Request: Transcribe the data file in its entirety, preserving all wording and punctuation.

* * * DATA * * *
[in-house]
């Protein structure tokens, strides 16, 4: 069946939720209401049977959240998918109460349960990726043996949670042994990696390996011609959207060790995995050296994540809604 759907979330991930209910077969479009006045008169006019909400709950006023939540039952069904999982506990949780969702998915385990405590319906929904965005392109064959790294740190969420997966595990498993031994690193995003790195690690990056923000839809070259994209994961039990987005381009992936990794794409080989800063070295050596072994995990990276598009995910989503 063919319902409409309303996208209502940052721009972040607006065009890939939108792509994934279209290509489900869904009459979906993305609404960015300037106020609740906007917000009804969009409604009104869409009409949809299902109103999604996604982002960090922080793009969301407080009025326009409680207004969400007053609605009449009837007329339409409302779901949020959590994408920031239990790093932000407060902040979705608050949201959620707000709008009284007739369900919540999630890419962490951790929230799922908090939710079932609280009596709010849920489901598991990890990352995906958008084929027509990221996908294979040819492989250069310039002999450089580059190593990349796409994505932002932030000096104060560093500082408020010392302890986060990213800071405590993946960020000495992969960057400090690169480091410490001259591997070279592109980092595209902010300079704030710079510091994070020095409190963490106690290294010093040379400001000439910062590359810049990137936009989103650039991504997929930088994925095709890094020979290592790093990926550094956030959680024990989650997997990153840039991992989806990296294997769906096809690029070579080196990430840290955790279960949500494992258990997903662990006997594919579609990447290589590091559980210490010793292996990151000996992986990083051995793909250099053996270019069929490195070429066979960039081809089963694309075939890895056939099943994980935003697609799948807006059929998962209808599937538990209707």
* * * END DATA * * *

[in-house]
């Protein structure tokens, strides 16, 4: 069946939720209401049977959240998918109460349960990726043996949670042994990696390996011609959207060790995995050296994540809604 759907979330991930209910077969479009006045008169006019909400709950006023939540039952069904999982506990949780969702998915385990405590319906929904965005392109064959790294740190969420997966595990498993031994690193995003790195690690990056923000839809070259994209994961039990987005381009992936990794794409080989800063070295050596072994995990990276598009995910989503 063919319902409409309303996208209502940052721009972040607006065009890939939108792509994934279209290509489900869904009459979906993305609404960015300037106020609740906007917000009804969009409604009104869409009409949809299902109103999604996604982002960090922080793009969301407080009025326009409680207004969400007053609605009449009837007329339409409302779901949020959590994408920031239990790093932000407060902040979705608050949201959620707000709008009284007739369900919540999630890419962490951790929230799922908090939710079932609280009596709010849920489901598991990890990352995906958008084929027509990221996908294979040819492989250069310039002999450089580059190593990349796409994505932002932030000096104060560093500082408020010392302890986060990213800071405590993946960020000495992969960057400090690169480091410490001259591997070279592109980092595209902010300079704030710079510091994070020095409190963490106690290294010093040379400001000439910062590359810049990137936009989103650039991504997929930088994925095709890094020979290592790093990926550094956030959680024990989650997997990153840039991992989806990296294997769906096809690029070579080196990430840290955790279960949500494992258990997903662990006997594919579609990447290589590091559980210490010793292996990151000996992986990083051995793909250099053996270019069929490195070429066979960039081809089963694309075939890895056939099943994980935003697609799948807006059929998962209808599937538990209707």